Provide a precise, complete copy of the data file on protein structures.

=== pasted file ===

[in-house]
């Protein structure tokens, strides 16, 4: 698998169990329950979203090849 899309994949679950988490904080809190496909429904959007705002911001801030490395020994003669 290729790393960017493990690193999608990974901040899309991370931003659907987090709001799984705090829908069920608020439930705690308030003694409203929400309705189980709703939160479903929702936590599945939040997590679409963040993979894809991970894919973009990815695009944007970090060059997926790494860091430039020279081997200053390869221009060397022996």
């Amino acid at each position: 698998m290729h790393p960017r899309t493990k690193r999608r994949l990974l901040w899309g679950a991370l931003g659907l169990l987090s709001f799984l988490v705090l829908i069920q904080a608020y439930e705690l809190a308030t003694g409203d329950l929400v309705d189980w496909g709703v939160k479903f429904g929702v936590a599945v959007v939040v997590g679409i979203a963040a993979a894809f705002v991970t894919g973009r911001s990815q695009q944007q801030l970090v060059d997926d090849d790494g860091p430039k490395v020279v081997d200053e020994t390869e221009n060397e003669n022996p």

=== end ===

[in-house]
């Protein structure tokens, strides 16, 4: 698998169990329950979203090849 899309994949679950988490904080809190496909429904959007705002911001801030490395020994003669 290729790393960017493990690193999608990974901040899309991370931003659907987090709001799984705090829908069920608020439930705690308030003694409203929400309705189980709703939160479903929702936590599945939040997590679409963040993979894809991970894919973009990815695009944007970090060059997926790494860091430039020279081997200053390869221009060397022996």
């Amino acid at each position: 698998m290729h790393p960017r899309t493990k690193r999608r994949l990974l901040w899309g679950a991370l931003g659907l169990l987090s709001f799984l988490v705090l829908i069920q904080a608020y439930e705690l809190a308030t003694g409203d329950l929400v309705d189980w496909g709703v939160k479903f429904g929702v936590a599945v959007v939040v997590g679409i979203a963040a993979a894809f705002v991970t894919g973009r911001s990815q695009q944007q801030l970090v060059d997926d090849d790494g860091p430039k490395v020279v081997d200053e020994t390869e221009n060397e003669n022996p």